Anke van den Berg is a clinical molecular biologist in the pathology with a long standing interest in cancer research. She obtained her PhD in 1996 on renal cell cancer and was appointed as Professor in the biology of malignant lymphoma in 2010.
Her current research is focused B-cell lymphoma and lung cancer, with a special interest in genetic factors contributing to the development of these malignancies. In addition to these research activities, Anke van den Berg is also co-responsible for the molecular diagnostics tests performed in the department of Pathology. The B-cell lymphoma research is performed in close collaboration with Dr. Lydia Visser (immunologist), Dr. Joost Kluiver (noncoding RNA specialist) and Dr. Arjan Diepstra (hematopathologist) from the Department of Pathology and scientist from the Departments of Hematology and Genetics.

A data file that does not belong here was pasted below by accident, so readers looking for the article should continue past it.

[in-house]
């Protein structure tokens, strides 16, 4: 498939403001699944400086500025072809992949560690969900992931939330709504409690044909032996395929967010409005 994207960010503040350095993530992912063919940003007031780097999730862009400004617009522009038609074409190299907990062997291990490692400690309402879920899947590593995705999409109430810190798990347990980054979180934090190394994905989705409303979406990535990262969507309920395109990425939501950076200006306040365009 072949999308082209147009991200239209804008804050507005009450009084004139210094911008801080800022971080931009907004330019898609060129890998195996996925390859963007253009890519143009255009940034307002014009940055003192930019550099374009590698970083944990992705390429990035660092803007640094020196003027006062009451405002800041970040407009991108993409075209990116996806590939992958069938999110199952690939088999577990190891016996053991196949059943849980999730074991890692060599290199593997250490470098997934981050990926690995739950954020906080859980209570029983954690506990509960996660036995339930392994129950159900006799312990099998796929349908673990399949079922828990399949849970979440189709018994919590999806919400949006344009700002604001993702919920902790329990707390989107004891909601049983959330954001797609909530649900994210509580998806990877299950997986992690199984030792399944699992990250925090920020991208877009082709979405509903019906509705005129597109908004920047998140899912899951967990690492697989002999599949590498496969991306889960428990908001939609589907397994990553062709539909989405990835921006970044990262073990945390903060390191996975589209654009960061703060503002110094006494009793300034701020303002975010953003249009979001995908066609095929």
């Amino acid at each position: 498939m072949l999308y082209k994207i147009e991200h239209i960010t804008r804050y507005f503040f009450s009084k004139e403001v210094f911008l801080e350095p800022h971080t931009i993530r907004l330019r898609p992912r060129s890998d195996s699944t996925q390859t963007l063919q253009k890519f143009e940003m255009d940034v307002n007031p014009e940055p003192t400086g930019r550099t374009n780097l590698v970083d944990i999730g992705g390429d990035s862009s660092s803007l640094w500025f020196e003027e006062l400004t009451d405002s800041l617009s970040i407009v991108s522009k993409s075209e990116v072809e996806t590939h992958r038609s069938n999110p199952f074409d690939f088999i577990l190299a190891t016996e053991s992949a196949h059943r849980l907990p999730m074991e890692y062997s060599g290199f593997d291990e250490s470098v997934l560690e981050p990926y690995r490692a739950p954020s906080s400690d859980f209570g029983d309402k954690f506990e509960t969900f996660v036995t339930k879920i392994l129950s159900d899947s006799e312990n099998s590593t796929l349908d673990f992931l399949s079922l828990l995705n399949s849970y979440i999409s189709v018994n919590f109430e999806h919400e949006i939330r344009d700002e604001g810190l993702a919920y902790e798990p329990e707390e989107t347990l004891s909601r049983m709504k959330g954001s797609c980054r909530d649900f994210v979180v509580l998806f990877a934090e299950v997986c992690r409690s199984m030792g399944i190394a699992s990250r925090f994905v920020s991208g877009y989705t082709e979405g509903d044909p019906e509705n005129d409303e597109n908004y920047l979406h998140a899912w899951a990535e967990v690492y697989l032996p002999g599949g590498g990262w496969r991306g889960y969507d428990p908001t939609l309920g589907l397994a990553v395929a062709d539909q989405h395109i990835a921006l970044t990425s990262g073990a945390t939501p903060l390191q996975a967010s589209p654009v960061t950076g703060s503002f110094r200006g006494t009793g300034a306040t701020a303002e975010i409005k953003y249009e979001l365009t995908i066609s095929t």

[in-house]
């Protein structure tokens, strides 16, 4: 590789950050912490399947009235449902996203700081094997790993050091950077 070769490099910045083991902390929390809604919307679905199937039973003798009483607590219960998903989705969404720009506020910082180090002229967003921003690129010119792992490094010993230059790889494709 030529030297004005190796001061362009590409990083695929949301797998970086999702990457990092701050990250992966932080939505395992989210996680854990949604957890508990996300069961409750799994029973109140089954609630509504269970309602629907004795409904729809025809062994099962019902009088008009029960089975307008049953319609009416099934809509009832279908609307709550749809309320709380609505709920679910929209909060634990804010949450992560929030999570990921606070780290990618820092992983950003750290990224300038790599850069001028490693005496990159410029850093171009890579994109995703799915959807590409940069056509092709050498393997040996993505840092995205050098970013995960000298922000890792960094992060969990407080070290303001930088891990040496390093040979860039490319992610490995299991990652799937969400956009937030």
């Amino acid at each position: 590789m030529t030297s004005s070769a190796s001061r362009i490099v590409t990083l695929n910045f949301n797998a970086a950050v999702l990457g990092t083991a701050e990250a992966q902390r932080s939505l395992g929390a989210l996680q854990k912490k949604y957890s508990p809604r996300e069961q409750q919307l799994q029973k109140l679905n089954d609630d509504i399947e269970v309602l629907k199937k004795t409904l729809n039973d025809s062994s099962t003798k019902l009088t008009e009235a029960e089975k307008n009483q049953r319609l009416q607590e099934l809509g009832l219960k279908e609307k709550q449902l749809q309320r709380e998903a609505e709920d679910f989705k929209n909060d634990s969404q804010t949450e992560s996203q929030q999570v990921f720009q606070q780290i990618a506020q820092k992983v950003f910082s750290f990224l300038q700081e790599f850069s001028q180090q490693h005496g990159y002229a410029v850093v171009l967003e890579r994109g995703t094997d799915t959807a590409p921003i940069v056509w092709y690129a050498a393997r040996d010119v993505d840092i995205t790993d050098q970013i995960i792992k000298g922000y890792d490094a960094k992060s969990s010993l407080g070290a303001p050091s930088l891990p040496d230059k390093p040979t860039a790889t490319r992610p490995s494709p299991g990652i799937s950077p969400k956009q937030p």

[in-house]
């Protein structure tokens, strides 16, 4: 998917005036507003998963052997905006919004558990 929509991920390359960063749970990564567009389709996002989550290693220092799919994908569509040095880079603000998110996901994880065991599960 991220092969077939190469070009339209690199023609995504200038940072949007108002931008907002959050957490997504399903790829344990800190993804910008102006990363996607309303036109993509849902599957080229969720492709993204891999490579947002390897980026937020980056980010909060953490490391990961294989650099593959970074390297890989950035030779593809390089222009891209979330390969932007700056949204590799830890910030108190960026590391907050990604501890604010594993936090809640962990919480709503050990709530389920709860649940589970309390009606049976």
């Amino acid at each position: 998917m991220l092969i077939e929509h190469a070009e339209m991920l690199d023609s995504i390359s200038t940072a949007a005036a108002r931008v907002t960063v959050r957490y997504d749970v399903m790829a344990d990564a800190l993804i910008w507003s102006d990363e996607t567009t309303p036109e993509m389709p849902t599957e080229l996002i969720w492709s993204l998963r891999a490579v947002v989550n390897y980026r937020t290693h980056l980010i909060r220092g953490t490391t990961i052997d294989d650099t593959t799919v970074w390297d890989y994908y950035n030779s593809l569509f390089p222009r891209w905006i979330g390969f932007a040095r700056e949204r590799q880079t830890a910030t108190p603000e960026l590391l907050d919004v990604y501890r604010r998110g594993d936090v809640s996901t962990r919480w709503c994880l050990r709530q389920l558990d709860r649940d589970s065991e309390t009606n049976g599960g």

The research topics include the role of noncoding RNAs, the tumor cell microenvironment, genetic aberrations and susceptibility and the identification of biomarkers in B-cell lymphoma.
Finding mistakes in lymphoma cells
One of the driver events in cancer development and also in B-cell lymphoma is the loss or gain of part of our genetic material (also known as DNA or chromosomes). In recent years it has become clear that these aberrations can be detected in the blood circulation and serve as a non-invasive way to monitor treatment response and disease activity.
The game idea that I would like to propose is related to detecting these aberrations by visual inspection of these data sets by a broad audience. This might be a more sensitive and accurate way to reliably identify presence of these aberrations as compared to currently available algorithms, which depend on pre-defined cut off values.